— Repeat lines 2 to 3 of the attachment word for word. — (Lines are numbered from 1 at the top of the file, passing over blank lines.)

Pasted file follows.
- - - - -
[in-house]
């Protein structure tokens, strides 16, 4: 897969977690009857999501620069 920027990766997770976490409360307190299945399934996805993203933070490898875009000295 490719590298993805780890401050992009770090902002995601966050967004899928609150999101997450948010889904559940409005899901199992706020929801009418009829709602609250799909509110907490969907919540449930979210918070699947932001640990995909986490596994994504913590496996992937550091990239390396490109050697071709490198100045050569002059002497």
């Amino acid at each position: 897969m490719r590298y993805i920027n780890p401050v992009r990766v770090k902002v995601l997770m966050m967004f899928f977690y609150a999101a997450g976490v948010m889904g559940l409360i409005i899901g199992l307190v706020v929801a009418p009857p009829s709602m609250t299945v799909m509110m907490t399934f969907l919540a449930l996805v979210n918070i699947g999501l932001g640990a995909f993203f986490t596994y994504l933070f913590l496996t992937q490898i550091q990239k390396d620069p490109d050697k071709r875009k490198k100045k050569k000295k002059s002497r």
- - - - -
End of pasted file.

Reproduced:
């Protein structure tokens, strides 16, 4: 897969977690009857999501620069 920027990766997770976490409360307190299945399934996805993203933070490898875009000295 490719590298993805780890401050992009770090902002995601966050967004899928609150999101997450948010889904559940409005899901199992706020929801009418009829709602609250799909509110907490969907919540449930979210918070699947932001640990995909986490596994994504913590496996992937550091990239390396490109050697071709490198100045050569002059002497």
């Amino acid at each position: 897969m490719r590298y993805i920027n780890p401050v992009r990766v770090k902002v995601l997770m966050m967004f899928f977690y609150a999101a997450g976490v948010m889904g559940l409360i409005i899901g199992l307190v706020v929801a009418p009857p009829s709602m609250t299945v799909m509110m907490t399934f969907l919540a449930l996805v979210n918070i699947g999501l932001g640990a995909f993203f986490t596994y994504l933070f913590l496996t992937q490898i550091q990239k390396d620069p490109d050697k071709r875009k490198k100045k050569k000295k002059s002497r």